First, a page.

I survived the process with almost zero public display of emotion.

I’m not sure why this was some sort of goal for me.  I’ve always been a lousy crier.  I’m good at complaining, whining, moaning and bellyaching, mind you.  Rather too good.  But my crying skills must have atrophied somewhere in my childhood.

If I were to guess, I suppose it happened when I was about 5 years old and my biological father had just punched his girlfriend in the face.  He then leered at me and asked, “You gonna cry about that like a little girl?” in a drunken haze.

“Nope.”  I said.  And I never have.  These days, I can only cry when Ariel gets her statue of Eric blown up by King Triton, or the Broncos trade their franchise quarterback to the Bears.

So, I have some issues.  Fine.  I’ll bet you do too.  Intellectually, I admire the Roger Federers of rhe world who can stand on the international stage with unabashed tears streaming down their cheeks when they lose (or even win, sometimes) their latest tennis match.  Emotionally, I want to smack them with their own tear-stained pink hankies, tell them to find their purse and go back to the parlour where life doesn’t hurt so much.

Anyway, I wasn’t going to cry.  Smash my thumb with a hammer…we’ll talk.  But for this?  No way.

So, my approach was to first ride my Sector 9 longboard skateboard up to the podium wearing a tin foil-wrapped, overly-festooned bike helmet.  Why such a rather dumb graduation display?  Why, especially, at a solemn ceremony for a new practitioner of the healing arts?

sector9Aside from the fact that medicine is frequently too pompous and full of itself, I figured that if I could keep it fun and light, I could keep my eyes dry.  Plus, I ride my longboard to work most days, and I religiously never wear a helmet of any kind, much to the dismay and consternation of virtually every person I meet on the hospital campus.  For 3 years I’ve put up with near-constant haranguing to wear a helmet.

Why don’t I wear a helmet?  Well, I just figure that anyone traveling less than a mile, at about a mile an hour, while less than 3 inches off the ground…should garner me the right to feel the wind in their hair.  Granted, there isn’t much wind at that speed…and I don’t have much hair.  But that’s my metaphorical argument, people, and I’m sticking to it.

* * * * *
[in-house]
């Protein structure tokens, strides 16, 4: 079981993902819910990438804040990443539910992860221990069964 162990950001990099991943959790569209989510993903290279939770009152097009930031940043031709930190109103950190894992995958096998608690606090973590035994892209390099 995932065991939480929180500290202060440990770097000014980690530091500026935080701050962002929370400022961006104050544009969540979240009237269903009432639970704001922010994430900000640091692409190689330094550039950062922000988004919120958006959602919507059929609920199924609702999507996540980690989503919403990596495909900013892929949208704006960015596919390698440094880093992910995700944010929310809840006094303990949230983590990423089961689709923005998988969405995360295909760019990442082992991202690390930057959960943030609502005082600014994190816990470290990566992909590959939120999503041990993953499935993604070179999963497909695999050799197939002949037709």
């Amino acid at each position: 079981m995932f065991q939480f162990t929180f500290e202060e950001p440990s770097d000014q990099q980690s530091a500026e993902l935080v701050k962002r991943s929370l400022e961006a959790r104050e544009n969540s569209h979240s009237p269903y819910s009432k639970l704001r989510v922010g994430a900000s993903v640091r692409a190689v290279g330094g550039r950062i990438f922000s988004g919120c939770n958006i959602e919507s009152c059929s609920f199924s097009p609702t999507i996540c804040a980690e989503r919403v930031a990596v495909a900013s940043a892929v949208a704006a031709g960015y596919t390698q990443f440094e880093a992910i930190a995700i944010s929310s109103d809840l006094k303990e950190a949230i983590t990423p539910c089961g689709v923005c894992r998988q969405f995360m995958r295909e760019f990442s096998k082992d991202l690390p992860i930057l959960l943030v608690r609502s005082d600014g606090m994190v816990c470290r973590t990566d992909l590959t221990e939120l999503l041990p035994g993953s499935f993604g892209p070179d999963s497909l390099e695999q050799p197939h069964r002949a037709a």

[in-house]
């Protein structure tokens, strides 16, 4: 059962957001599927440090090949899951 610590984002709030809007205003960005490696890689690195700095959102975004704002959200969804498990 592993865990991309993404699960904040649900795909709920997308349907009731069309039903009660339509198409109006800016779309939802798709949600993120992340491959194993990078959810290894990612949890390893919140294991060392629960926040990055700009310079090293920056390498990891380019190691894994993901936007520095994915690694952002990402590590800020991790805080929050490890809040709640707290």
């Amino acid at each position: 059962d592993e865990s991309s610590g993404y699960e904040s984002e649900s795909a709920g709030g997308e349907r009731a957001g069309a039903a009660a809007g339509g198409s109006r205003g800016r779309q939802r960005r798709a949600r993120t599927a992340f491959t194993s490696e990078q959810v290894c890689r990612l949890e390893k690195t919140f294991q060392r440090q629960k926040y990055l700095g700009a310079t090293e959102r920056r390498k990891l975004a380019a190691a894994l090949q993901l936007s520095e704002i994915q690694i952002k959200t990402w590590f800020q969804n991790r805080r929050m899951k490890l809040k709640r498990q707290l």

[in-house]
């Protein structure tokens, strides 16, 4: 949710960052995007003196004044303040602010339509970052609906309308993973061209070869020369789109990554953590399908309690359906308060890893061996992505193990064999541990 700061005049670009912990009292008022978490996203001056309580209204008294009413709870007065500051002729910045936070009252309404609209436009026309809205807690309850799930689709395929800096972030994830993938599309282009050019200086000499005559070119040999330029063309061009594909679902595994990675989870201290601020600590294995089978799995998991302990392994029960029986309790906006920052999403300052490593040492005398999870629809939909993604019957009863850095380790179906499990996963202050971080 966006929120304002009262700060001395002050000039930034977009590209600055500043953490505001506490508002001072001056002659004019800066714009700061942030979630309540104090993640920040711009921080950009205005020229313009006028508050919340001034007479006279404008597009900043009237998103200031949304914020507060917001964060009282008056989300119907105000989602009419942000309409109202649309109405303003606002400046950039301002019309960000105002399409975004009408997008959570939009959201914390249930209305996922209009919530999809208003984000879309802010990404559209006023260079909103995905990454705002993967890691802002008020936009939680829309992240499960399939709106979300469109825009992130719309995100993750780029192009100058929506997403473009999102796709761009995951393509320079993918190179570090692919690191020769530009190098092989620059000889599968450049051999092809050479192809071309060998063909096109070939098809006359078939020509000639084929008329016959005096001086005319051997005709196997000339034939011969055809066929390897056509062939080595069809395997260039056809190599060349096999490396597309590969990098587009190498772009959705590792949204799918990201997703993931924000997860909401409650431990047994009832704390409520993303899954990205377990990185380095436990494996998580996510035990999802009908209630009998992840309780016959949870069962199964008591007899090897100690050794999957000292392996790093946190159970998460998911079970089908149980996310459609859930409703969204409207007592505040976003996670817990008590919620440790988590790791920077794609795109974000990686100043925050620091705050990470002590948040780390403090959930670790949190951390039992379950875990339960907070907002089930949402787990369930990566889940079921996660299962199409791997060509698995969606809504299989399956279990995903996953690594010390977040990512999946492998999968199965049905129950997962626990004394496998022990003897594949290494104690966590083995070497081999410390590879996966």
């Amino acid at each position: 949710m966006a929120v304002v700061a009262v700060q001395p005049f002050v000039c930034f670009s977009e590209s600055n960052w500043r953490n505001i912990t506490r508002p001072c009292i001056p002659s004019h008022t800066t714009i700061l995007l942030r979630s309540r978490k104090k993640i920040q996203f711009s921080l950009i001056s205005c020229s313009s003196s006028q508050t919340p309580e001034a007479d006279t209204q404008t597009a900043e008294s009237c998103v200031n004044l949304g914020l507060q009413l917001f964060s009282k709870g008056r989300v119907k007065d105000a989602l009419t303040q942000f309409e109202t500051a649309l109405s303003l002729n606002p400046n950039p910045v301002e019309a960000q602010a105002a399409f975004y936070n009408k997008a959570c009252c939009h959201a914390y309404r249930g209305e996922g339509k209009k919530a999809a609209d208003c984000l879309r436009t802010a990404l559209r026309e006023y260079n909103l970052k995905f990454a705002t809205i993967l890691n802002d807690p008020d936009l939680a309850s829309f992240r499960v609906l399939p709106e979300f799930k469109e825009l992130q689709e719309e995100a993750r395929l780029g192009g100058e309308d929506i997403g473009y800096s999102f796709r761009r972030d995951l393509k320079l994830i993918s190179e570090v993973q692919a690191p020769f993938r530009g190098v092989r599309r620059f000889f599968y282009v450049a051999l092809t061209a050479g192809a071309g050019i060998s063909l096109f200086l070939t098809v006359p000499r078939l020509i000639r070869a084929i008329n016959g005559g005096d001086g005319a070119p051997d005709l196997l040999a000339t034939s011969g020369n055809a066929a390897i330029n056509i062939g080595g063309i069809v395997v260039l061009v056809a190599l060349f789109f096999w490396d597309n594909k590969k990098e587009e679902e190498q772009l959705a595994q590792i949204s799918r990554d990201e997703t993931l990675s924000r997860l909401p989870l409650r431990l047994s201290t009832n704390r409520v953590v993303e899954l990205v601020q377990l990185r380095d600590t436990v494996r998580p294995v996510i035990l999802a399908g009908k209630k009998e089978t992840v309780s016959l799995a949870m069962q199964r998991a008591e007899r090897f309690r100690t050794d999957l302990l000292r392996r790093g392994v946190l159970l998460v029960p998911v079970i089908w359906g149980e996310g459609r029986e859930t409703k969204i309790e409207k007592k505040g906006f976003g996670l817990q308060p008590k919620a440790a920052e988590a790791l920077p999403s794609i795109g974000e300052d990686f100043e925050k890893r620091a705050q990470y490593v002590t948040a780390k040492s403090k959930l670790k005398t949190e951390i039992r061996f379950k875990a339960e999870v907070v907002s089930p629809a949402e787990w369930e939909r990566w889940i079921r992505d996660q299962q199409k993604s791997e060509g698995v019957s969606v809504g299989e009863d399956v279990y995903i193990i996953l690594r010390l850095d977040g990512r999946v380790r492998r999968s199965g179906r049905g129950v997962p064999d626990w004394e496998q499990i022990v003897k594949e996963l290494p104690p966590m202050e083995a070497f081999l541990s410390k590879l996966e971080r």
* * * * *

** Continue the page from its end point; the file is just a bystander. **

I also think that Americans are too stupidly safe these days.  We think we have allergies to things that 6000 years of humanity had no problem with.  We pad every corner in our houses and put seatbelts on our T.V.’s just in case the wall trembles and pushes that deadly thing over on a kid.  We have warnings on things like plastic 5-gallon buckets and nylon shower curtains.  Frankly, the fact that my children will never ride barefoot in the back of a bouncing pick up truck, screaming like golden-haired eagles as the wind whips wildly into their eyes, brings me no end of sorrow.

I grew up burning leaves, shooting bottle-rockets out of my hand and hunting fish with a whittled stick.  I think life is risky, and living life is an exercise in managing that risk.  Knee-jerk safety measures without true analysis of risk leads to heard-mentality that rarely leads to anything but really really bad groupthink: racism, genocide, militant nationalism, day-glo, Milli Vanilli, toilet-seat-shaped pillows for airplane flights that everyone carries around airports but never actually use for more than 10 minutes, to name a few.

So, in truth, I don’t wear my helmet when longboarding because I’m determined to not become a Nazi.  Gotta admire a guy like that, right?

Anyway, I understand that most of you dear readers will find fault in my little tirade, and will probably want to admonish my opinion about helmets just like all of the faculty, nurses, staff and freaking maintenance workers I see.

But take heart!  You don’t need to worry!  I rode to the podium in a helmet for the first time.  Just to make everyone happy.  Just to acknowledge that I’ve finally heard the message.  I give up.  It’s time to be responsible and extra-duty safe.  I’m a doctor now.

‘Course, my helmet was covered in tin foil and had sticks extending from it in every direction with tinfoil balls on the end of the sticks…but it was a helmet.

Then I delivered a poem.  It was supposed to be a rap – with a thumping beat and maybe a couple of dancers and lights flashing/spinning with everyone on their feet, their hands in the air all hip-hoppin’ on the floor.

But I’m white.  I’m a doc.  I’m in a tie.

Forget it.  It’s a poem.  A really bad 1-2-3-2 rhyme sequence that rhythmically scans like ice cream might feel if you were dumb enough pick a pile of it out of a sandbox and eat it.  But, in honour of my creation and the initial inspiration for it, I allowed that I would not in fact be delivering a rap, OR a poem that night.  It would be an amalgam, a mixture…a PAP.

This is fitting, of course, since we were all gathered to celebrate my new status as a fully-trained family medicine doctor.